Considered by many to be the crown jewel of Coos Bay’s architectural legacy, the Egyptian Theatre dates back to 1925, at the height of the global Egyptian Revival architecture craze inspired by the discovery of King Tutankhamen’s tomb three years earlier.
Grauman’s Egyptian Theater in Los Angeles is probably the best known of these buildings, but the Egyptian Theatre of Coos Bay seats 700 people in a city whose population was under 5,000 at the time it was built, and didn’t top 10,000 for decades since.
Considering the rural character of Oregon’s coastline, this state of the art theater must have been the greatest architectural attraction within hundreds of miles for generations of coastal, and even inland, Oregonians.
The interior is lavishly gilded and decorated with hieroglyphics and stylized Egyptian art motifs that have not changed since 1925, lending the venue a spellbindingly retroactive feel. The original Wurlitzer organ (from the time of silent movies) still sits in the theatre and remains functional.
The theatre functioned continuously as a movie house until 2005, when increasing competition from nearby multiplexes finally led to its shuttering. Local preservationists worked to save the theatre from demolition or massive remodeling, and had the structure added to the National Register of Historical Places in 2010. In 2014, the Egyptian Theatre of Coos Bay reopened as a venue for special screenings and events.
On September 2, 2014 fate ordained that I would handle a downtown delivery route. A downtown route is a high-stakes undertaking. The work is much more challenging than a residential route, but you’re rewarded with spectacular sights and a chance to ride the lightning by being a cog in the timeless, well-oiled machinery of one of America’s oldest running business districts for a day
The route began in the wonderfully preserved area east of Telegraph Hill abutting the wharfs. This is the true heart of San Francisco, the nearest natural harbor in San Francisco after entering the the Golden Gate. Ships arrived here by the thousands during the Gold Rush and were simply abandoned by the crews, as often as not being turned into the landfill that historic waterfront San Francisco is built on.
My delivery was on the 100 block of Green St. at the corner of Icehouse Alley, just one block away from the Green St. laboratory where Philo Farnsworth perfected the electronic television.
My next stop was in one of the Embarcadero Center towers. This delivery entails being directed by teamsters into the underground parking garage of a 30-something story skyscraper that looks like the spot where Jack Ruby shot Lee Harvey Oswald. There are no pleases and thank yous here, just a lot of move-its and c’mon- alreadys. With the specter of domestic terrorism and a bunch of people driving box trucks underneath skyscrapers, everyone’s on his best behavior here. This was no place to stop and take a photo.
For the last part of the day, I had nine stops along the first six blocks of California Street. On a street like California, with cable cars, taxis, lunch crowds, and tourists, it made more sense to just park the truck in one place and use the hand cart to make the deliveries.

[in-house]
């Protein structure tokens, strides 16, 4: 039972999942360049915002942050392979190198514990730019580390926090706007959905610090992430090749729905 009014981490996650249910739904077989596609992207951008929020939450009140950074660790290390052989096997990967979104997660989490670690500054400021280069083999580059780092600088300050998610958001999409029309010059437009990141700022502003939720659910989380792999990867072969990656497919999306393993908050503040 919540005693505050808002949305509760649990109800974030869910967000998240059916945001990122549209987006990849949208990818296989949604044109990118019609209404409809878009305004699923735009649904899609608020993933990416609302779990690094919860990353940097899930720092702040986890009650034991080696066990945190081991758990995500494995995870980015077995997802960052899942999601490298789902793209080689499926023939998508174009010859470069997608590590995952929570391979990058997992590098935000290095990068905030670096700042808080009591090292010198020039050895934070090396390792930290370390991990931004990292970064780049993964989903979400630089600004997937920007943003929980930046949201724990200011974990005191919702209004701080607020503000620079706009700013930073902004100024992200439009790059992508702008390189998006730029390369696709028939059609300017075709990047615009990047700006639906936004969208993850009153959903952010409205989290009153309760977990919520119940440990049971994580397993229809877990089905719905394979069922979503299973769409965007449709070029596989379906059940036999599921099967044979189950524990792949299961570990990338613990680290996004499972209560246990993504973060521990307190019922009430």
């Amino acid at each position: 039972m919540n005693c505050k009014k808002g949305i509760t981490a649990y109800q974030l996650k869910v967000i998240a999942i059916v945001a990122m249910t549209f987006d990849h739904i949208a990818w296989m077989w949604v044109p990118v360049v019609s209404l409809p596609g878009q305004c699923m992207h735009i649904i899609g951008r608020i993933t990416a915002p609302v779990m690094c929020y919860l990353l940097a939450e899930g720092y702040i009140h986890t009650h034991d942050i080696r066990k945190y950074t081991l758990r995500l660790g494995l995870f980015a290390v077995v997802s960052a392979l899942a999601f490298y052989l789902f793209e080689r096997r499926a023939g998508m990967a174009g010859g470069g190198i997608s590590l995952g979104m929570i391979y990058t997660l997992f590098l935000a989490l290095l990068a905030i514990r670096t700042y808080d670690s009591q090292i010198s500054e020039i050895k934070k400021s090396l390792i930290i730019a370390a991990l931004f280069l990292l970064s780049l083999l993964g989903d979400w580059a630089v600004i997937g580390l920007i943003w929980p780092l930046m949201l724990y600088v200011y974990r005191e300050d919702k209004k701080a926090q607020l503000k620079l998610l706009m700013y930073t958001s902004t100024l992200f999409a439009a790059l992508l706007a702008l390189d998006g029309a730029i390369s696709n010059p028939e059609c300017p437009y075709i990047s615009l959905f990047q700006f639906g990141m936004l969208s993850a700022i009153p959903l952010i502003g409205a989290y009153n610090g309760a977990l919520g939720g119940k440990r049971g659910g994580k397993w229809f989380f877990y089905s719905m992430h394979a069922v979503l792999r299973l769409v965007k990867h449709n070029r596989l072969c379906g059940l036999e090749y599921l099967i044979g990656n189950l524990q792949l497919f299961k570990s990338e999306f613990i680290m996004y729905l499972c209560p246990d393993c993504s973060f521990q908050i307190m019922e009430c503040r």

I parked across the street from the Tadich Grill, San Francisco’s oldest continually running eatery. Tradition runs strong here. The waiters wear white jackets and black pants, and there have only been seven chefs since 1925.
My fourth stop on California St. was a building that had a really nice collage in the lobby of the iconic downtown street grid done in art deco tiles. Before I could even press the shutter on my Iphone camera the security guard came rushing out from behind his desk shouting “No pictures! No pictures!” I compromised and took just one.
A block or two up was the iconic four way crossing at the intersection of California and Montgomery, where you can cut across the intersection diagonally right in front of a cop car, as people are doing here.
Below is a close-up of a the building seen in the 4-way crossing shot.
The insides of the buildings are as historically eye-catching as the outsides, but after the first security guard yelled at me, I didn’t want to press my luck as a photographer. This shot of an ashtray in an elevator lobby was the best I could do.
After I made my final delivery on the 500 block of California Street, it was time to hop back in the truck and call it a day, leaving California Street to the cable cars, businesspeople and the lunch crowd.
The trip back to the warehouse took me onto the other side of the tracks, along Mission St.
I made a burrito stop along Mission between 18th and 19th at the flagship location of the celebrated Taqueria Cancun. The equally legendary, and even more notorious, Hunt’s Donuts, where cops and criminals lined up at the same counter to get 1 AM donuts still warm from the frier, used to be on the same block. The section of wall mural below is all that remains.